When composing their songs a certain process of adaption is always required. Firstly to help the singer, and equally, to help the form as the process to layer together the words and music unfolds. But when does helpfulness become meddling? Is it harmless, or does it exert some impact on the integrity of the work?
Let’s take a little look at Balakirev’s ‘Hebrew Melody’ [Еврейская Мелодия].
Ilya Repin, Balakirev, Glinka and Odoevsky (1890).
Like many other composers of the Mighty Handful, Balakirev was inspired by the texts of ‘Hebrew Melodies’ of Lord Byron, in translation by Mikhail Lermontov - a Russian poet of Scottish descent.
Already, we are looking at a translation of a translation – and that translation is yet to be translated into the living drama that unfolds before the audience by the performers.
Byron’s text unfolds with dualities: Saul’s monologue or soliloquy as he describes his distress; and Saul speaking out to urge the minstrel to play the darkest song he knows because he longs to be soothed by the music’s cathartic power. The final lines summarise this:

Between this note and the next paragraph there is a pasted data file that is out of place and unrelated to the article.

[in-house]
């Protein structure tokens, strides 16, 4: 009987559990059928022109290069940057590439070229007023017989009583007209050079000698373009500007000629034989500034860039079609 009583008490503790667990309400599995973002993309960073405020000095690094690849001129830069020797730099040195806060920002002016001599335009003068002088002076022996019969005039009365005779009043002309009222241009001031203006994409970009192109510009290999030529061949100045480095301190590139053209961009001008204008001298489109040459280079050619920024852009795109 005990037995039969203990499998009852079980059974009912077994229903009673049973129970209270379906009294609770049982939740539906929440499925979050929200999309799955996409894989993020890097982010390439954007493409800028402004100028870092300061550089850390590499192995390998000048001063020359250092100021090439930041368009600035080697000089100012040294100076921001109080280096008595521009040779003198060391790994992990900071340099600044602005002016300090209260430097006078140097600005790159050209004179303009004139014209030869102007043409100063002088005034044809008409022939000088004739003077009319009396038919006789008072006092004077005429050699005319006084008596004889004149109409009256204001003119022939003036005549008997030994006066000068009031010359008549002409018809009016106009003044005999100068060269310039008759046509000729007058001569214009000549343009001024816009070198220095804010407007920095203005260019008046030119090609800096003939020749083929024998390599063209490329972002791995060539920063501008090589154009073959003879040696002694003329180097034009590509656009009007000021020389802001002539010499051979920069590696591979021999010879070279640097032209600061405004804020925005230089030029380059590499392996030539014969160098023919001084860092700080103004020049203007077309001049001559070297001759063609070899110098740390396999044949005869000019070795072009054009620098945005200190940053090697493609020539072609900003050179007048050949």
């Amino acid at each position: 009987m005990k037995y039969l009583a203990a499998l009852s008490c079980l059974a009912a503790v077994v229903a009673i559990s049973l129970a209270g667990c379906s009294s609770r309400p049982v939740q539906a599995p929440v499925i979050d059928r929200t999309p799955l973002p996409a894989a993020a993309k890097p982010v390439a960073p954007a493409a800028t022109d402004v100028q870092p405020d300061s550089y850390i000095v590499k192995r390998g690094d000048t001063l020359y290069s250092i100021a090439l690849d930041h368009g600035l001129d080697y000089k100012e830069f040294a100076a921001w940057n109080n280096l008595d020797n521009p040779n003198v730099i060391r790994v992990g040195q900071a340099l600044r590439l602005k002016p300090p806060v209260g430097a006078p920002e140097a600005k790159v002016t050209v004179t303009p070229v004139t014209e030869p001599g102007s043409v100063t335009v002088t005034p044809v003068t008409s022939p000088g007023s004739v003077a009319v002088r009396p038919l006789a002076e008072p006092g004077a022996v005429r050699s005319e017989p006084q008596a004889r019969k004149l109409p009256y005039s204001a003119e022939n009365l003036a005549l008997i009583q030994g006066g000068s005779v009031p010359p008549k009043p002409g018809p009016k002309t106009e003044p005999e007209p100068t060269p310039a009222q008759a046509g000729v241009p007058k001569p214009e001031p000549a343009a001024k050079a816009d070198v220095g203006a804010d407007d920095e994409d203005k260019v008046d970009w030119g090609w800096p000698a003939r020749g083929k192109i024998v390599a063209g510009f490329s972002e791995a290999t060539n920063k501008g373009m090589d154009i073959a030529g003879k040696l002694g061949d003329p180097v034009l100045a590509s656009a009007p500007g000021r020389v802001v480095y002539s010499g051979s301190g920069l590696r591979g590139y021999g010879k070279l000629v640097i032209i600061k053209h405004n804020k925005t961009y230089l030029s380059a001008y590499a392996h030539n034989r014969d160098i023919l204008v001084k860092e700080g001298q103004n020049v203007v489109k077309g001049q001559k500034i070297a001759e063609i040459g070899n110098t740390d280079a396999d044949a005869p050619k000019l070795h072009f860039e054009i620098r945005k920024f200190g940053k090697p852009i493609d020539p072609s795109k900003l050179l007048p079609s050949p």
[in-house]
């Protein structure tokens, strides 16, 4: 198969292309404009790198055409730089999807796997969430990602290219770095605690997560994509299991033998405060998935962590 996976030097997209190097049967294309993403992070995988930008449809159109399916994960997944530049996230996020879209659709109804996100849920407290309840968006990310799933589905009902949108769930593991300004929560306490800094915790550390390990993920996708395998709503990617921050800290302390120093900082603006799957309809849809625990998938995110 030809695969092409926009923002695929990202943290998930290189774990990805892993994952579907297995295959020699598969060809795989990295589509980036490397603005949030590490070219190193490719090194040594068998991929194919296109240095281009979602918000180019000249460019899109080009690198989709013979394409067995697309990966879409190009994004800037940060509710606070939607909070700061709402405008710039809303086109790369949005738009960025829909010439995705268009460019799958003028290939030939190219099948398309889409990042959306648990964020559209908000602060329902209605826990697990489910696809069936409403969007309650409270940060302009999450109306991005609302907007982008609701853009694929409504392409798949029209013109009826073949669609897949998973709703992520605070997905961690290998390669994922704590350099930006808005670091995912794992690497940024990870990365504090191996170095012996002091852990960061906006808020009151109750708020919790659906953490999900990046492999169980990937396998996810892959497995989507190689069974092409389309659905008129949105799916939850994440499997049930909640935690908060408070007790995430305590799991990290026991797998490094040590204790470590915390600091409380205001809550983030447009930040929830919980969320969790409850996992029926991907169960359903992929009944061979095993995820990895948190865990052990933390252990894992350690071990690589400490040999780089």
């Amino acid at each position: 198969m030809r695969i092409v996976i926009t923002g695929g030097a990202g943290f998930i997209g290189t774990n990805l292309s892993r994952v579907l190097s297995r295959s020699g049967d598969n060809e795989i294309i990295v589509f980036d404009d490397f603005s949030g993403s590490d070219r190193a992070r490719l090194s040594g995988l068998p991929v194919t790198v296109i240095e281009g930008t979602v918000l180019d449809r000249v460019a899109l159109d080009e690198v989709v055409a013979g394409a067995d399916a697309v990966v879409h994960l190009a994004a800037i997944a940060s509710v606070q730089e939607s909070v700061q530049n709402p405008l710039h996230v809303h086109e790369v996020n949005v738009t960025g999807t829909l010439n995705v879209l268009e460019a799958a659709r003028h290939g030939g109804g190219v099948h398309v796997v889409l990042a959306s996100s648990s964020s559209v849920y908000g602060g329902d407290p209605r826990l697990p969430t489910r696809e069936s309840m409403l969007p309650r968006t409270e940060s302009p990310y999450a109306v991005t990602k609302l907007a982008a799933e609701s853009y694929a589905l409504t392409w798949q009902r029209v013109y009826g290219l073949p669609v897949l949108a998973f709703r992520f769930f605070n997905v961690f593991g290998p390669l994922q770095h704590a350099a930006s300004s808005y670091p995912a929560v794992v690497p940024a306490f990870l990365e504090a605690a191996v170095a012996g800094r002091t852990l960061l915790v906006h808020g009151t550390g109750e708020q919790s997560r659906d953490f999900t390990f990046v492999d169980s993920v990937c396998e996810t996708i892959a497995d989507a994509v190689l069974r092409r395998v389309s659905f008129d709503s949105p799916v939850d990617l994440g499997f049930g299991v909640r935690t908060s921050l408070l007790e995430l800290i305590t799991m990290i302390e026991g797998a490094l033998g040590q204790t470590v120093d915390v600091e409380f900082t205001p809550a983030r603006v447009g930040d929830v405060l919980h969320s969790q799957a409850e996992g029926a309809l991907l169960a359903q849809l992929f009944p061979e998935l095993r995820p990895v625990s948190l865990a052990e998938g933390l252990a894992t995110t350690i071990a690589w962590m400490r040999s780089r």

I tell thee, minstrel, I must weep,
Or else this heavy heart will burst;
For it hath been by sorrow nursed,
[…] now t’is doomed to know the worst,
And break at once – or yield to song.
Byron’s last line compresses the duality communicated throughout the verse: the imminent and overbearing tragedy that drowns Saul (and whose description occupies the greater part of the poet’s utterance), is dispelled through that simple and instantaneous action described in the last three word: ‘yield to song.’
Musically, this pivotal moment can call upon a significant range of gestures – each designed in a slightly different way to release that bottled-up tension. Subtly or dramatically most of these would seek to create a discernable ‘break’ in the unfolding narrative: one that echoes the cathartic power that Saul feels as he listens to the tragic refrains of the song. Whether the subsequent musical commentary played by the pianist (the minstrel) returns back to drama, or goes on to prolong that blissful consolation would be another decision for the composer to make, and yet another for the performers to respond to.
The myriad of possibilities that this pivotal point encourages from each individual gives rise to that magic which sits at the heart of precisely why we can happily return to the same story or subject over and over again, and why to an audience one performance seems ‘different’ from another.
Let me show you how Lermontov translates Byron’s text. Below is the same extract, but in my literal translation from the Russian back into English: